Women's World Cup: China seeks to revive ancient glories

Women's World Cup: China seeks to revive ancient glories
The Steel Roses are not the force that they had eleven. But with football as a key priority for the Chinese government, how can they achieve the ambitious ambitions of the country?

Jia Xiuquan wants Chinese women's football to be great again. It has been 20 years since the team known as Steel Roses missed the World Cup title, losing the final against the United States after a dramatic penalty shootout. To this day, it is the closest that China has reached the greatest prize in football.

"In the past, we had glorified ourselves in women's football," national coach Jia said in response to a question from DW before Saturday's game with Germany. "We want to revive the greatness of women's football in China, but it takes years for players, coaches and all aspects of China's football development to improve."

"All we want is to do our best," Jia added. "We know that the Chinese team has a gap with the best teams, but in each game, we want to reduce the gap."

While other countries have made great strides in the growth of the women's game, China, which hosted the inaugural Women's World Cup in 1991, has now been caught up. Once the regional superpower in Asia, the team has lagged behind its continental rivals Japan and South Korea, which can boast of having more developed national leagues.

Former international goalkeeper Wang Fei remembers the 1999 final well. She says that the attention of the success of the country she enjoyed at the time inspired her to become a professional footballer. But she recognizes her interest in the team and in Chinese women's football, since then it has decreased, to the detriment of the domestic game.

"I think we want to improve," Wang told DW from the Chinese city of Dalian, his hometown and the club he represented for the last time. "The important thing is to change the physique, some teams in China are not professional enough, but at the moment we are moving forward."

A man who has witnessed the recent developments first-hand is Mads Davidsen. The Danish moved to China in 2012 and became technical director of Shanghai SIPG, one of the largest clubs in the country. He says that the low level of training in China is still a general problem.

"If you educate the coaches, you automatically educate the players," said Davidsen, who now runs his own soccer consultancy, Optima Football. "And, therefore, players in China still lack the full educational package to play at the highest level, as local coaches do not know how to provide this education."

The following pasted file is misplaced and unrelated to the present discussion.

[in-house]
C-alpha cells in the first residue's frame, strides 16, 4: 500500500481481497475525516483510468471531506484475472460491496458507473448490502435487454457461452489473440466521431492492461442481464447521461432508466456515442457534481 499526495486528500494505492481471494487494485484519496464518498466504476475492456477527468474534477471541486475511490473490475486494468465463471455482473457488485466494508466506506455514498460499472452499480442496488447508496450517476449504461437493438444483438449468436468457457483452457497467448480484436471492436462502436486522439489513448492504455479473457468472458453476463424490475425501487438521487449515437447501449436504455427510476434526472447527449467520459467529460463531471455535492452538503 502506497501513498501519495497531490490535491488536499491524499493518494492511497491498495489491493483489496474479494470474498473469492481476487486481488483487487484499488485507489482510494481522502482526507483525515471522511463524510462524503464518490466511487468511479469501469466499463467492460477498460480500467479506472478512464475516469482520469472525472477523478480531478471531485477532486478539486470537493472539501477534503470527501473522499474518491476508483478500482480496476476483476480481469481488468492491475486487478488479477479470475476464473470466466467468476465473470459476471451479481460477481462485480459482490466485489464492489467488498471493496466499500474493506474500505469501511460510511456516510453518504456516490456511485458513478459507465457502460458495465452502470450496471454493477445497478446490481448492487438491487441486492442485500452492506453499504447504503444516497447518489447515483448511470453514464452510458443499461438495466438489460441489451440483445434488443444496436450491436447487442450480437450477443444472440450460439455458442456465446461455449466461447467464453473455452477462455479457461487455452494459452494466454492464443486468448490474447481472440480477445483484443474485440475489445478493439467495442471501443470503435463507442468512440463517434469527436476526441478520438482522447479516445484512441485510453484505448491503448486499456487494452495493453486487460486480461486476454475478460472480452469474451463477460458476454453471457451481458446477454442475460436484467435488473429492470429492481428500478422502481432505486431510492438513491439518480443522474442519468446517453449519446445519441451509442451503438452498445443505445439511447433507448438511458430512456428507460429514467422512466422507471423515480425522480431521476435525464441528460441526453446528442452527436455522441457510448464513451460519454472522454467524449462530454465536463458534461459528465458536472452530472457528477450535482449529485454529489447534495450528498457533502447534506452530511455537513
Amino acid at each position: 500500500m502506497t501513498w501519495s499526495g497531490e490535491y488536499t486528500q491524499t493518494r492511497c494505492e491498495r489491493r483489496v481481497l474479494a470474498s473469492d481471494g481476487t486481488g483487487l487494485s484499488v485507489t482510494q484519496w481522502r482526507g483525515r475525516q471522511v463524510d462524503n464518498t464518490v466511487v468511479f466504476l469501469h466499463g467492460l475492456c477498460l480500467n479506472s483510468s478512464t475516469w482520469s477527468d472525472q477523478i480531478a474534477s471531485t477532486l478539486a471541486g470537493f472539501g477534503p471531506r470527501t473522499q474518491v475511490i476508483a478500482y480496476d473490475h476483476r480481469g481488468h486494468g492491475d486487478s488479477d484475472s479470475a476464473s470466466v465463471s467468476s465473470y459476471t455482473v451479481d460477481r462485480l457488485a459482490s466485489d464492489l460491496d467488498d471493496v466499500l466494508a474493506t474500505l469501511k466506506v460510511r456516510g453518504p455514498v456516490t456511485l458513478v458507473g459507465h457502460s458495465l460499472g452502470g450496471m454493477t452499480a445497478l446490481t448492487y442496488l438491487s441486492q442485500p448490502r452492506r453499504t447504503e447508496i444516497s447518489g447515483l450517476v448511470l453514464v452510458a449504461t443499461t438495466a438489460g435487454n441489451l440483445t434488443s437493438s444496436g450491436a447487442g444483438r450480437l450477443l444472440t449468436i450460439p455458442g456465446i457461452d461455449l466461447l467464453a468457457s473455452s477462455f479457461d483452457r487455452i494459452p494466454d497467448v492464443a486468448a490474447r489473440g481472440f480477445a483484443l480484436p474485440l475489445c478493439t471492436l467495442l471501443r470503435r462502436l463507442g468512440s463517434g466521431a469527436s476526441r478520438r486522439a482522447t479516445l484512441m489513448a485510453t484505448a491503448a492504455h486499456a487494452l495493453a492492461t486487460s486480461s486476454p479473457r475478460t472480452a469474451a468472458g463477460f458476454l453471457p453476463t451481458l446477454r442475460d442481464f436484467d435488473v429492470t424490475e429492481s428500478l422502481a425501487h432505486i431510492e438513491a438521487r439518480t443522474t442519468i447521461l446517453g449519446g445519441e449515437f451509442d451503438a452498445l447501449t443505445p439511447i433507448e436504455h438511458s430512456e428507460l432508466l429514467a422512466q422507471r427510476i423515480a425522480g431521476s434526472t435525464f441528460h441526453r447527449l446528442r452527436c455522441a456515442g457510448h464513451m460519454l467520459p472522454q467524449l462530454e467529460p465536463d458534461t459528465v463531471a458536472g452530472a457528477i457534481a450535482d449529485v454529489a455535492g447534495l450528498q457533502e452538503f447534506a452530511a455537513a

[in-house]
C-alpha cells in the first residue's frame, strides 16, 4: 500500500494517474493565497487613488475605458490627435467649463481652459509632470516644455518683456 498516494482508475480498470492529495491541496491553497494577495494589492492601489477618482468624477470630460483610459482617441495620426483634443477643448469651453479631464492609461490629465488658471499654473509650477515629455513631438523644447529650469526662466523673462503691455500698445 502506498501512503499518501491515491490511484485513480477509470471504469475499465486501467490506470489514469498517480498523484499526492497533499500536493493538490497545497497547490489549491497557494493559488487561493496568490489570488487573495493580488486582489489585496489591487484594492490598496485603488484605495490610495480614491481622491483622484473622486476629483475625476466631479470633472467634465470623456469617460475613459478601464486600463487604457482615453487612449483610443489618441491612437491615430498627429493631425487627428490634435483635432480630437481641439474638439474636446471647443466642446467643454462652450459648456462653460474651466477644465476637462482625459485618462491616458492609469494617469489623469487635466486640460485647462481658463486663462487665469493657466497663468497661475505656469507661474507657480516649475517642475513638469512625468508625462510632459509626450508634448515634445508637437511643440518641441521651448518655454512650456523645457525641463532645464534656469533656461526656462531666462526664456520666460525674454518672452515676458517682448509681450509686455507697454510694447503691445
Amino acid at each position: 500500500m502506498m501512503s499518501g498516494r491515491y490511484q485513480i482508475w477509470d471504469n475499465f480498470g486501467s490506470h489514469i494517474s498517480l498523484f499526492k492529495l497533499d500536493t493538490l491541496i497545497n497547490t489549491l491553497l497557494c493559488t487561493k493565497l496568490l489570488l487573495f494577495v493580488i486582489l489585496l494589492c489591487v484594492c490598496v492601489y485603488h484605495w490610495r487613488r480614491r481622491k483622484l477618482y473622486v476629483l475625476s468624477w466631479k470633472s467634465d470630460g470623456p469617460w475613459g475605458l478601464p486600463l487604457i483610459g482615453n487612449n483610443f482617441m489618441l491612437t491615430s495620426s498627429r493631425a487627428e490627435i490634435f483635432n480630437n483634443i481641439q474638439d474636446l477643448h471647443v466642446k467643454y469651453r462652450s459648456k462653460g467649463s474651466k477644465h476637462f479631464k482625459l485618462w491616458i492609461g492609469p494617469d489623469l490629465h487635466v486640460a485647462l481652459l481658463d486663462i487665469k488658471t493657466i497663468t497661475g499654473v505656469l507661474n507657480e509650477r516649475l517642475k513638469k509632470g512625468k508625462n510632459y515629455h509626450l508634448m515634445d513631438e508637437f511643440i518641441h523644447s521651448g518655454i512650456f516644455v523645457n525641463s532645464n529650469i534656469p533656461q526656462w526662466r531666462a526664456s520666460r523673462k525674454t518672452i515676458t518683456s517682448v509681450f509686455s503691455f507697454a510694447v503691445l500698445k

Big plans

When the Chinese president, Xi Jinping, visited the current champion of the English Premier League Manchester City in 2015, it was a sign of the game in which he has the beautiful game. Xi has not hidden the fact that he wants China to be a leading world power in this sport by the year 2050.
Although football has lagged for a long time compared to badminton and table tennis in terms of popularity, the government recognizes the prestige it can generate on the international scene to feed what Simon Chadwick, a professor at the University of Salford, call "China Brand".

To fulfill Xi's grand plan, Chinese Superliga clubs initially embarked on a spending spree, splashing with reputable foreign firms and investing in clubs abroad. But amid worries about a Chinese cash outflow, that trend has slowed for the time being.

Now, the authorities in China are turning their attention to investing nationally. Tens of thousands of new releases are being played across the country, and for the first time, football has been put into the national curriculum.

"They are spending much less money on [foreign players like] Carlos Tevez and agent fees, and much more on grassroots soccer, on the development of football within the communities," said Chadwick, whose work specializes in Chinese soccer "Obviously, in terms of the long-term impact it will have, it will attract young people, there will be more players, there will be more fans."

Focusing on youth is key, according to Davidsen. "The foundation is there," he said. "Now they must provide the right content at the right age, by the coaches who have the right knowledge." They need to keep this for 10-15 years, and then they will see the effects. "

One of the biggest challenges for women's play will be to ensure that they also get the benefits of the strategy change. After all, Steel Roses have a much higher rank in the world than their male counterparts. However, they receive fewer funds and fight.